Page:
You’re the Author of Your Own Life Story
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The following is a true story…for your weekend reading amusement.
A friend asked me late last week, “What are you doing for Valentine’s Day?”
“Oh, I’m going to see the new Rebel Wilson movie.”
She did that pity-head-tilt that is trying to be supportive. “Good for you.”
If there was ever a time for someone to wink at me, it would have been now.
“Well, I’m going on my own.”
“Oooh, maybe you’ll meet someone there!”
“Not sure how many people I’ll meet, alone at the early showing in a dark movie theatre, but I appreciate your optimism.”
It’s important to have those people who believe in you, thinking that you aren’t the dating and relationship Chernobyl that you are.
Fast forward to V-Day.
The movie theatre here is self-service, and you choose your seat from those available on a screen before you go in. I had ordered a few days before, knowing I’d be getting off a consultation call and jumping into my car to race over and buy delicious-yet-horrible-for-you butter-soaked movie theatre popcorn before the previews had kicked in.
At the time, I was the only person who had purchased a ticket.
Though it was a 4:30pm showing, I figured more people would obviously buy as the day got closer. It’s Valentine’s Day, after all. And this is a movie marketed as the anti-romantic-comedy rom-com. Fun for everyone!
I walked into the theatre, which has (yes, I went and counted just for the accuracy of this story) 142 seats.
141 to choose from with my one selected “unavailable” blue square.
My thought that other people might have bought tickets was very inaccurate.
There were only two other people in the theatre with me — a single dad, with his tween-aged daughter.
Now, here is the part in the story they refer to as a “call-back.”
Remember a few sentences above, when I noted that not only do you have to pre-select your seats before going into the theatre, but that mine was now blued out?
I looked at my ticket, confirmed it was seat G9, and did the quick math to discover the only other two people in the entire theatre had bought the two seats directly beside me.
Yep, on my lovely “just gonna go out and have a nice me-time lounge in a dark theatre watching completely unrealistic love storylines play out on screen while I stuff my face with trans-fats and salts” — this guy had chosen to sit himself RIGHT BESIDE ME.
Now, dear reader, how do you think this story played out?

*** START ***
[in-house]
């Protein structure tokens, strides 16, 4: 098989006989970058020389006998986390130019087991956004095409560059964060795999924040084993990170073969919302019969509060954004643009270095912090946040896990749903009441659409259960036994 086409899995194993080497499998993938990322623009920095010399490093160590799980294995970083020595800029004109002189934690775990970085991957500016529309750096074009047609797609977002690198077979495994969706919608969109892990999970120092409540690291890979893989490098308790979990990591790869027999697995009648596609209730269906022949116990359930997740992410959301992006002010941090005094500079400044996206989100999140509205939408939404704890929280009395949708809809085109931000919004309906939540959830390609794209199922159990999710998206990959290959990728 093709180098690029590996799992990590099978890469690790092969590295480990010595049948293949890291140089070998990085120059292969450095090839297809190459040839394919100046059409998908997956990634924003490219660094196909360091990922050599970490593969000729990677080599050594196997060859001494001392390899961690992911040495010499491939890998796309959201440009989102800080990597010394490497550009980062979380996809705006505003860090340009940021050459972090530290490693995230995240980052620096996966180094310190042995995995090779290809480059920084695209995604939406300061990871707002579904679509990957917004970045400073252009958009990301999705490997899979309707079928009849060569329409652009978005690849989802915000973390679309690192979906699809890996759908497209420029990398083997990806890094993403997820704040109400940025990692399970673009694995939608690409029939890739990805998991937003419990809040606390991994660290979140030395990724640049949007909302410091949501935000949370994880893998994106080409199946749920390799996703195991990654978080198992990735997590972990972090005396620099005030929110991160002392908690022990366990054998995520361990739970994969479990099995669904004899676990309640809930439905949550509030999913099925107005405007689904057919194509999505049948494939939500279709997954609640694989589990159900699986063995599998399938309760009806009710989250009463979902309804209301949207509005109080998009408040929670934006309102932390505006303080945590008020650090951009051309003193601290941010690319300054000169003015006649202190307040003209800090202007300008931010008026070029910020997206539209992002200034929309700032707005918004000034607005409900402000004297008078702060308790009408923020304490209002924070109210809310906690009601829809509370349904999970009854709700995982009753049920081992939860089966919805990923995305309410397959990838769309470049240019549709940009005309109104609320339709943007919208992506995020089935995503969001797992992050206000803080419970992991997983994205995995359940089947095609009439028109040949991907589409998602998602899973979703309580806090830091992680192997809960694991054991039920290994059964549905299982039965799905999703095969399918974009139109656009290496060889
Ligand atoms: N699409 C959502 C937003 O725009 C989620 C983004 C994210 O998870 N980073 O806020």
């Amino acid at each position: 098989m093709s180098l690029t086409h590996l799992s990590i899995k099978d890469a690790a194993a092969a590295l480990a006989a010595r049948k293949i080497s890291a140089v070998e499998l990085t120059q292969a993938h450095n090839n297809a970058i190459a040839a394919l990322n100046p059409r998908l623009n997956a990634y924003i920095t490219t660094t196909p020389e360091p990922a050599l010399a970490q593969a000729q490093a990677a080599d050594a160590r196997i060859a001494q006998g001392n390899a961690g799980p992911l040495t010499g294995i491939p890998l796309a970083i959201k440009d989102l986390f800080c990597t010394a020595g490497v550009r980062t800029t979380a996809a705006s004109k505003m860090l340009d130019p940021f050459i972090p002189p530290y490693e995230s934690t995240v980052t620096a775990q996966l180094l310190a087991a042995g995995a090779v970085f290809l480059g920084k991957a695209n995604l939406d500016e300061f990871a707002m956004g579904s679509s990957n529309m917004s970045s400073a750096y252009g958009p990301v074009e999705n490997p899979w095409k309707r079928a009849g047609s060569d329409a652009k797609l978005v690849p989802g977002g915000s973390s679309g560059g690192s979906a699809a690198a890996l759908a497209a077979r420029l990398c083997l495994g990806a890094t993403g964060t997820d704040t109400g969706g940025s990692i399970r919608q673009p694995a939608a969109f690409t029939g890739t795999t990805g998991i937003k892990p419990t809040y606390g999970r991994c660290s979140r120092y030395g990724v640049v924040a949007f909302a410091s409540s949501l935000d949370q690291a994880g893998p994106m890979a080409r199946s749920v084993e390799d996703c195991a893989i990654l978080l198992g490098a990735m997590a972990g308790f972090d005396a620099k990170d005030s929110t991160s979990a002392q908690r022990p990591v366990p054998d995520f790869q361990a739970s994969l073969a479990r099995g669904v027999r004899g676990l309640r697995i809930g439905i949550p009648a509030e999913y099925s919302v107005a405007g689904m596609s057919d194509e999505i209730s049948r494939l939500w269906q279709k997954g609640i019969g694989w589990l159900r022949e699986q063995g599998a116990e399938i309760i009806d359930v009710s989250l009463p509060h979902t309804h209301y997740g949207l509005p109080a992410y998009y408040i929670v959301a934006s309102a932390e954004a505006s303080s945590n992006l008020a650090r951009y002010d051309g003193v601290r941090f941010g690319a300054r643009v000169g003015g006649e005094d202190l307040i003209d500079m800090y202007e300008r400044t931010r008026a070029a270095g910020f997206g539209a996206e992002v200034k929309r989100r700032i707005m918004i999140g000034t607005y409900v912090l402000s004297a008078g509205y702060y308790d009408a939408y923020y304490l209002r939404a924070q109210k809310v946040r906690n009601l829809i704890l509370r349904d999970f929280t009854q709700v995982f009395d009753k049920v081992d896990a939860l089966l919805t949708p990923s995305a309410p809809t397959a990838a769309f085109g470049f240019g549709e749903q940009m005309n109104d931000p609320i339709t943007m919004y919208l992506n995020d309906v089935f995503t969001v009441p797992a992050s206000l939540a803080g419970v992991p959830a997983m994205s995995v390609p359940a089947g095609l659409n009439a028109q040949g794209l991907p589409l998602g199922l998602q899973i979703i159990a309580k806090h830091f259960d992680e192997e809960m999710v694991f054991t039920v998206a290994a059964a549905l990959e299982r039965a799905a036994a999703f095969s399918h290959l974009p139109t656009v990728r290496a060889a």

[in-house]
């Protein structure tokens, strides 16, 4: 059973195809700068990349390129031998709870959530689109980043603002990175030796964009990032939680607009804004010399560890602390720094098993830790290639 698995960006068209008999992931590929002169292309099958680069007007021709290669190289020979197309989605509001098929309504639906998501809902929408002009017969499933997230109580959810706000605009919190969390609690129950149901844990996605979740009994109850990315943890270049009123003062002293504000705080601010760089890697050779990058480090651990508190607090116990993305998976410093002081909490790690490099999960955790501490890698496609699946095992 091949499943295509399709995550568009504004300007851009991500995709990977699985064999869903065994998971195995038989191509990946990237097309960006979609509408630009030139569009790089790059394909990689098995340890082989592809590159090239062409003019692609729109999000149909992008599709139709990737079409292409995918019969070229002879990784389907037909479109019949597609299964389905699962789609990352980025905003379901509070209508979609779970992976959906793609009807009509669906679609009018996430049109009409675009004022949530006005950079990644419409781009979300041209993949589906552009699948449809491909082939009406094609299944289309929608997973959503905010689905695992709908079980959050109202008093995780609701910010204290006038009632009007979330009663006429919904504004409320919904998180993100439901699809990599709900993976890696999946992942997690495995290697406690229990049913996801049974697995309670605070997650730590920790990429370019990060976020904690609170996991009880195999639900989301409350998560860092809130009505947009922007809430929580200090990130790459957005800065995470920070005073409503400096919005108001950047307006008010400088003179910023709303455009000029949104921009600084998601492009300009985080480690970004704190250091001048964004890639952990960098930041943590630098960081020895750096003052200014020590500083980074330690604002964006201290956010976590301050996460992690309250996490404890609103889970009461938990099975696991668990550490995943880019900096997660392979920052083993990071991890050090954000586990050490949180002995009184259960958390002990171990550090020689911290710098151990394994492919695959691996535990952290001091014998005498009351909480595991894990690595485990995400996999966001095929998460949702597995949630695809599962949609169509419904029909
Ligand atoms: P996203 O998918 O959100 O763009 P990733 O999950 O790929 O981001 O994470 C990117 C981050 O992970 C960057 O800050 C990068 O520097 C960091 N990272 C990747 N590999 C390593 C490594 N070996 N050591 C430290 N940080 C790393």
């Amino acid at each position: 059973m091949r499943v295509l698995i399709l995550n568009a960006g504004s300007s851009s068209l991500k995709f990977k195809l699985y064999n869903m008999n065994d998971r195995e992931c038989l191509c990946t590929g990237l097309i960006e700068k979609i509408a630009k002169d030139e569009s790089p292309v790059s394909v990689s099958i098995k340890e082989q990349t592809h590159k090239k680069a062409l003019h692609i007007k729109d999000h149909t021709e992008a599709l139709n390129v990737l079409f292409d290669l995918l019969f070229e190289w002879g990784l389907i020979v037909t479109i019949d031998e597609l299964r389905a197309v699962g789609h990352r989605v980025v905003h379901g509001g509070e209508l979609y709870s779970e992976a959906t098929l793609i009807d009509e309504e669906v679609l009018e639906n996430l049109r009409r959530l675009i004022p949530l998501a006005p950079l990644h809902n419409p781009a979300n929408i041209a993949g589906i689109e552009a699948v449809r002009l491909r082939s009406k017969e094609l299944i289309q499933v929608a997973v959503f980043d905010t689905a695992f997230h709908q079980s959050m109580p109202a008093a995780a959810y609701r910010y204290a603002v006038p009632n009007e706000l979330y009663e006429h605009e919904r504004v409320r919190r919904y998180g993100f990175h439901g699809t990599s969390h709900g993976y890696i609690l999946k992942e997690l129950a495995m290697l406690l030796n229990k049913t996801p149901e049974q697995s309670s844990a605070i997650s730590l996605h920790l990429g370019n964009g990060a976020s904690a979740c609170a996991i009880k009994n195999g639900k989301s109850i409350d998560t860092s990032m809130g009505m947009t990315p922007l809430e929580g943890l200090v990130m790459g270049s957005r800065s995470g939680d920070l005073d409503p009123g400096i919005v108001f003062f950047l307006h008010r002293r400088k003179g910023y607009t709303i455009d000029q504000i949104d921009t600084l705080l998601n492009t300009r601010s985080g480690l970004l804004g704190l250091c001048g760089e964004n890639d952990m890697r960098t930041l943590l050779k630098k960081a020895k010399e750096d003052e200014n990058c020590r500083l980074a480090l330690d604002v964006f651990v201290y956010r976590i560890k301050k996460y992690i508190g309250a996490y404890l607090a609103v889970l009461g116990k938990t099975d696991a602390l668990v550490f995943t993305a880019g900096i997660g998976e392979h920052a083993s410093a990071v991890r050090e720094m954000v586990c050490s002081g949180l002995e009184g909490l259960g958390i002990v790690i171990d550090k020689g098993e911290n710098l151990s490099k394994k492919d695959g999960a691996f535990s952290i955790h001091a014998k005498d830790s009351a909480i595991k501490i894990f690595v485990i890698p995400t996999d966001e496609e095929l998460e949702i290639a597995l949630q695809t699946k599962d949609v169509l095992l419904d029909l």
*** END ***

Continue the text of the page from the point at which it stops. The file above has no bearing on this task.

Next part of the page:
- Did I avoid them entirely? Duck past, even though they obviously knew they had chosen to sit by the one lonely-heart in the theatre, and sit three rows behind them to devour my smuggled Reese’s-stuffed heart (oh, I brought that too) in peace?
- Did I take the advice of my well-meaning friend? Sit down, meet someone new, let the whimsy of a nearly scripted Hollywood meet-cute be start of a new fun adventure?
- Did I make it weird? Plant down irritatedly in the seat beside them, the three of us together as the only people in a theatre, but never say a word and immediately leave after to avoid post-movie conversation?
Is your mind spinning, with all the beautiful, horrible, hilarious, and/or romantic possibilities?
I’ve had a number of conversations the past couple weeks with readers who signed up for free consultations with me this month who are struggling to come up with ideas.
But let me tell you: coming up with what to write about — what stories to tell — can be as easy as the above.
A simple introduction, a set-up for something to happen…and that’s where the magic happens.
Your mind can spin out. Explore the different possibilities. Run down all the potential scenarios. Let your imagination tumble, let your curiosity roam. In this moment, the world is your oyster and nothing is wrong.
Write them all out, even in short-hand scribbles. Give them a chance in your outline. See what feels right.
Let down your walls and see what happens.
Reality and fact-checking are what happen in editing.
Any of those situations could have played out, but only one did.
Which one, you ask?
Well, since we’re all the authors of our own life story, some chapters are still being written.